The Magnificent Seven (1960) changed the details of the premise and the setting but is otherwise faithful to its source material. No specific date is given, but it is insinuated that it occurs during the tail end of the American “Old West.” The story primarily takes place in a small Mexican village bordering the United States. Bandits casually enter the town, taking food and goods, and shooting a farmer who tries to protest. This has happened periodically, and the bandit leader promises it will happen again. With no other choice, the village elder convinces them to hire gunslingers from a nearby border town for defense with what little money they have.
The 2016 remake of The Magnificent Seven similarly takes place in an “Old West” setting, but possibly a bit earlier in 1879, a little over a decade post-Civil War. This version takes place entirely in Northern California, nowhere near the Mexican border, in a town called Rose Creek. Established by humble homesteaders, the town is quickly being overrun by an aggressive gold-mining organization. Faced with the threat of being violently pushed out of their own town by hired thugs, two homesteaders take it upon themselves to hire backup.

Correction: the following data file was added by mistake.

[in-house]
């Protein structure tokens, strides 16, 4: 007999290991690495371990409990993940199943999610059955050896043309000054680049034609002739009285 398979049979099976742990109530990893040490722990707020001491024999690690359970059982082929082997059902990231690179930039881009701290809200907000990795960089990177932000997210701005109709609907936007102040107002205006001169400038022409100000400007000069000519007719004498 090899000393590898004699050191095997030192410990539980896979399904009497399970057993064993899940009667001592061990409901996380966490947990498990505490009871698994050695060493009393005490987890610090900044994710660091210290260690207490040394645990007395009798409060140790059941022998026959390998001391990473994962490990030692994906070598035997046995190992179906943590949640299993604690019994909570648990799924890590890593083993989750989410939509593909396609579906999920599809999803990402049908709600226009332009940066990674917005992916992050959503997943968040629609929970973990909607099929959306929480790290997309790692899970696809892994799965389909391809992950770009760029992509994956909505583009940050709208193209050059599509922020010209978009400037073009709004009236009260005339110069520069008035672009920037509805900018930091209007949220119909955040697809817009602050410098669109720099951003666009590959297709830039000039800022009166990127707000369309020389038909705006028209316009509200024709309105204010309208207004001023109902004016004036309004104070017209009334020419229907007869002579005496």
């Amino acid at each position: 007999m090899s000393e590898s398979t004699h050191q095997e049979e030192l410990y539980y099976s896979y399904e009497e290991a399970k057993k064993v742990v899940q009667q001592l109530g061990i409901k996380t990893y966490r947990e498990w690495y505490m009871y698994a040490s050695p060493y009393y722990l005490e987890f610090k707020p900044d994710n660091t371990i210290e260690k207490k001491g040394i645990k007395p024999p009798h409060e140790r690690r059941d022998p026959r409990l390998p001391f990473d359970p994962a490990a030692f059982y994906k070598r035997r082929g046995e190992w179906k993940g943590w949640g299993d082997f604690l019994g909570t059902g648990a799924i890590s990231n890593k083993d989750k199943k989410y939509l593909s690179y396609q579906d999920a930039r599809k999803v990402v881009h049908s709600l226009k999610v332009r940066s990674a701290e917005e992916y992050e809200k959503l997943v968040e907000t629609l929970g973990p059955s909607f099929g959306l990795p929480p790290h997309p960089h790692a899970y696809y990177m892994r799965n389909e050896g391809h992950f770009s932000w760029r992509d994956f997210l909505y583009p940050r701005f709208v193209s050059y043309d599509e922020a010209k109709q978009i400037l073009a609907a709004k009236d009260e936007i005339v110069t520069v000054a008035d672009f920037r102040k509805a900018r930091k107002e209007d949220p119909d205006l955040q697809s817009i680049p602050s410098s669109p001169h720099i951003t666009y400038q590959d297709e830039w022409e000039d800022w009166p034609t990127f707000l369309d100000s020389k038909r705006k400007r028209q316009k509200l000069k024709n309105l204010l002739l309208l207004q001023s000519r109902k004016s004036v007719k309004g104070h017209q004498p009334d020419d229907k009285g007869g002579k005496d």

The antagonistic force in Seven Samurai has a leader played by Shinpei Takagi, but he isn’t a fully fleshed-out character. In many action-based movies, the dehumanization of the enemy allows us to take joy in the deaths of faceless henchmen. But, in this case, the bandit horde is a force of nature. The impending raid on the helpless villagers isn’t personal – it simply is. It makes the threat all the more terrifying, knowing that no showdown with a big bad will put an end to the conflict. The raid will continue until every bandit has been defeated or the village is razed.
The Magnificent Seven (1960) personifies the threat with Calvera, played by Eli Wallach. (In The Good, The Bad, and The Ugly, he plays “The Ugly”.) An odd contradiction of a man, he greets the villager Sotero with a hug before stealing goods from his shop and explaining to him how unfortunate the world has become, now that people have turned away from religion. Calvera sees his responsibilities towards his bandit horde as a father’s to his children and he sees the bounty on his head as an unjust inconvenience. Despite his humanization, he sees himself as a force of nature and his job a part of the natural order of things. “If God didn’t want them sheared, why did he make them sheep?” he asks. He also seems to feel that there’s no need to be unpleasant about his theft (unless the weak get out of line). Calvera’s twisted worldview makes him a fascinating villain, though his chummy generosity may occasionally take some of the bite from the threat he poses.